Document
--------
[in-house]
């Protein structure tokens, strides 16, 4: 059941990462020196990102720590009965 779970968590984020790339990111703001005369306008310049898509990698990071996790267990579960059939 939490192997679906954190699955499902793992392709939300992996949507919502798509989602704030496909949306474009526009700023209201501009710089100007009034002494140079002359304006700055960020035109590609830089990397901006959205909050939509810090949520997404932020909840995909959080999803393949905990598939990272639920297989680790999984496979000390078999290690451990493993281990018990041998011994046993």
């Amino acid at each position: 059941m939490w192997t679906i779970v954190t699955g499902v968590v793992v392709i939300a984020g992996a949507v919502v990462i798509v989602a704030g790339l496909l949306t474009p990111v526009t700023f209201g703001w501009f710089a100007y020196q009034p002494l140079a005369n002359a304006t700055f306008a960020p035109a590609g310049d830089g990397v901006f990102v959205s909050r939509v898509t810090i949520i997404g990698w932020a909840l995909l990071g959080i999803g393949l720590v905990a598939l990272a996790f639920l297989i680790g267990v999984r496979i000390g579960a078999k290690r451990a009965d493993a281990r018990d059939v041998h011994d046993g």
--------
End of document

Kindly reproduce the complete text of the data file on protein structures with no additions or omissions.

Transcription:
[in-house]
């Protein structure tokens, strides 16, 4: 059941990462020196990102720590009965 779970968590984020790339990111703001005369306008310049898509990698990071996790267990579960059939 939490192997679906954190699955499902793992392709939300992996949507919502798509989602704030496909949306474009526009700023209201501009710089100007009034002494140079002359304006700055960020035109590609830089990397901006959205909050939509810090949520997404932020909840995909959080999803393949905990598939990272639920297989680790999984496979000390078999290690451990493993281990018990041998011994046993």
């Amino acid at each position: 059941m939490w192997t679906i779970v954190t699955g499902v968590v793992v392709i939300a984020g992996a949507v919502v990462i798509v989602a704030g790339l496909l949306t474009p990111v526009t700023f209201g703001w501009f710089a100007y020196q009034p002494l140079a005369n002359a304006t700055f306008a960020p035109a590609g310049d830089g990397v901006f990102v959205s909050r939509v898509t810090i949520i997404g990698w932020a909840l995909l990071g959080i999803g393949l720590v905990a598939l990272a996790f639920l297989i680790g267990v999984r496979i000390g579960a078999k290690r451990a009965d493993a281990r018990d059939v041998h011994d046993g």